The types of cameras now in use vary a great deal in size and shape depending not only upon the design of the particular make of camera, but also upon the particular purpose for which the camera is intended to be used. This is especially true in the case of cameras designed for military use when it is essential that as great an area be photographed as possible at each exposure at high or low altitudes and at varying rates of speed. Cameras of the type referred to are usuallymounted in gimbal rings or gimbal frames so that the optical axis of the camera can be maintained substantially vertical at all times. Heretofore it has been necessary to provide a camera mount in which the gimbal rings were intended for use with a particular camera only and very little if any attention or consideration was given the neces-I sary cost involved in providing a gimbal ring for each type of camera used.

It is accordingly the primary object of the present invention to provide for a camera a universal mount which is simple and effective in character and of compact construction, which is readily adapted for use with any type camera and which may be easily and readily manipulated.

A further object of the present invention is to provide in a camera mount of this character a gimbal ring or frame having readily replaceable or interchangeable portions or adapter arms provided with supports for carrying the camera Which is constructed and arranged so that any type of camera may be used merely by replacing one set of adapter arms with the particular set of arms intended for use with a particular camera. A great saving in cost is thereby effected as well as a saving in time in that the adapter arms may not only be manufactured at slight cost as compared with the cost incident to providing a different mounting for every type of camera used, but are readily replaceable by other sets of arms in a short period of time.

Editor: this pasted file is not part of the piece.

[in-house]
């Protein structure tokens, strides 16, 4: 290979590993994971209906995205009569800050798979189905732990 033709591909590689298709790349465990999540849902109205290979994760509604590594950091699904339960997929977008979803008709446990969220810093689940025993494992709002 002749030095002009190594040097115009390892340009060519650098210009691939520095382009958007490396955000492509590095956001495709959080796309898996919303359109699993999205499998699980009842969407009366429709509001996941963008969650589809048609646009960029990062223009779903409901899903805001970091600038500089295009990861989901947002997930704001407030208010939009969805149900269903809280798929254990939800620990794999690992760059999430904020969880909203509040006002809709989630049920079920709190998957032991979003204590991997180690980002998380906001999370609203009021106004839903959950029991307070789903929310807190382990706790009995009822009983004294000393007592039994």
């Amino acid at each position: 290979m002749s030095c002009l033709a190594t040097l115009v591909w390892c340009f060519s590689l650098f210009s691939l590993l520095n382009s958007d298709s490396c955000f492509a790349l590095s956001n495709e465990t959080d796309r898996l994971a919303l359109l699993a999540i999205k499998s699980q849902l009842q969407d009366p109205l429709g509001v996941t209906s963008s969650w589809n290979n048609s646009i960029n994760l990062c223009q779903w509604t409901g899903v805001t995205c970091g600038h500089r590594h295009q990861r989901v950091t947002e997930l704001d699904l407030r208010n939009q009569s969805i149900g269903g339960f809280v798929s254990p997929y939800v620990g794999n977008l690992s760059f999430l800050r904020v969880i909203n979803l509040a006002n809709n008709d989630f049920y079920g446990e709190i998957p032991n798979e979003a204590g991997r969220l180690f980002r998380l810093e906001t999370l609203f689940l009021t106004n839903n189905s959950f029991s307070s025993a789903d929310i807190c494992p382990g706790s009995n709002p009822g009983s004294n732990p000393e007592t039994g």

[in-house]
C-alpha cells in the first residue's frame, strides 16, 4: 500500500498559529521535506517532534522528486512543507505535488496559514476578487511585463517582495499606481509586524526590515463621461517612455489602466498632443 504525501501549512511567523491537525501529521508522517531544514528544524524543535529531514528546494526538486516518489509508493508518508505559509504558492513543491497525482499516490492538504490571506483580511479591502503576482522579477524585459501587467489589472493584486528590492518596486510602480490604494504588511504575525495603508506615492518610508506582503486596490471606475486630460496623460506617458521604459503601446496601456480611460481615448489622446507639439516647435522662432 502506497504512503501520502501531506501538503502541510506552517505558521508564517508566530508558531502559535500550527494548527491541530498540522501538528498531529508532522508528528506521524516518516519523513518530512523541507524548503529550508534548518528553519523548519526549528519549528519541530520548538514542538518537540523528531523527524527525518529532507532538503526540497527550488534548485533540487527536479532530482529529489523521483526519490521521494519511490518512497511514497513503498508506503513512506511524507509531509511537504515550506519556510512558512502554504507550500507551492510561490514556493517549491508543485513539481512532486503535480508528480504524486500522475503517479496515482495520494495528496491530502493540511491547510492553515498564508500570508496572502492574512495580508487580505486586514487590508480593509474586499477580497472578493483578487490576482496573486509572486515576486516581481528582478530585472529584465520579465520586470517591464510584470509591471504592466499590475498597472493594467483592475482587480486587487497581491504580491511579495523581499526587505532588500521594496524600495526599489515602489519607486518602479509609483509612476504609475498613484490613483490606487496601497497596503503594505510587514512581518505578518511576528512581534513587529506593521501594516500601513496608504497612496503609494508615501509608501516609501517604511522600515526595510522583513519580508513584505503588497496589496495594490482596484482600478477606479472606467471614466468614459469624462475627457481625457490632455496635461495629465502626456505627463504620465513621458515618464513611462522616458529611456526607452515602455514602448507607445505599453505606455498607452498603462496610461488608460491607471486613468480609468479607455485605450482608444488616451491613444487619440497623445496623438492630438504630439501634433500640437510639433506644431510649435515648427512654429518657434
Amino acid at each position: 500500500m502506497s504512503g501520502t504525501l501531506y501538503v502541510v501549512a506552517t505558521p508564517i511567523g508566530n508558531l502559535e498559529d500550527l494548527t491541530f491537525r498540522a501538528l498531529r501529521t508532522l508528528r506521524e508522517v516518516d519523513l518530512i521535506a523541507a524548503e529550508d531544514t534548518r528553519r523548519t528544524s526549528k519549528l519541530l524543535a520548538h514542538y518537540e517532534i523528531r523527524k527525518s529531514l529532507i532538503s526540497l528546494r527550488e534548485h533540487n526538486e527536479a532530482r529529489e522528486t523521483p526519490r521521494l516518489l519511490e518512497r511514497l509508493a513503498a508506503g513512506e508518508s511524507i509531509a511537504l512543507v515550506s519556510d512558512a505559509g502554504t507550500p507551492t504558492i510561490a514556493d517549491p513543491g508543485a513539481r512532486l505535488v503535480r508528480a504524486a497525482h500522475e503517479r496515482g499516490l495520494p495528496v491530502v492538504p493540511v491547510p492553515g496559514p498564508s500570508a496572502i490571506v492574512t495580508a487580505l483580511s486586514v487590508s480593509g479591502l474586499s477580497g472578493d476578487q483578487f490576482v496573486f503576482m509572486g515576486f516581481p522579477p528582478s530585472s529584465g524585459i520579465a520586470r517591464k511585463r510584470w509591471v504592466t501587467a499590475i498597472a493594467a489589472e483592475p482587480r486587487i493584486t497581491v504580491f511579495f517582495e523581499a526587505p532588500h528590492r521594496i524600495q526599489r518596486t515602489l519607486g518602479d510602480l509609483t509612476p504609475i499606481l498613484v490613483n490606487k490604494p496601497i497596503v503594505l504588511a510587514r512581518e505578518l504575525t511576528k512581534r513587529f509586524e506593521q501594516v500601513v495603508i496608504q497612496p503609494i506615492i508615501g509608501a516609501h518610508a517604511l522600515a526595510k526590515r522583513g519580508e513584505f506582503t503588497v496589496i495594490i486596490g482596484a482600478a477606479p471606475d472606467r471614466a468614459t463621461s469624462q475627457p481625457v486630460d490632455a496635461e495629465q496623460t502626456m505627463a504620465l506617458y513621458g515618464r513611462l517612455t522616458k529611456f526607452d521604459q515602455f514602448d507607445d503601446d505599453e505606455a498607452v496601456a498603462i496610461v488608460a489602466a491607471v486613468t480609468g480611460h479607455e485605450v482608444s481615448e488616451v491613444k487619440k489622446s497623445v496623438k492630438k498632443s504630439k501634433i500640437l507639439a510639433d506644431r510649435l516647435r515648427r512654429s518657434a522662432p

A further object of the present invention is to provide in a camera mount of this character a freely rotatable gimbal ring support including means for readily and effectively locking or unlocking the gimbal ring against rotation or permitting its rotation to properly align the edges of the plate or lm of the camera with any ground object such as a street or road so that the photographer can better center his attention on the manipulation of the camera controls.

A still further object of the present invention is to provide in a camera mount of this character means for indicating the angular relation of the edges of the plate or lm with respect to the line of iiight or in some definite relation to the points of the compass so as to afford a proper check for` errors when the plates or films are being developed.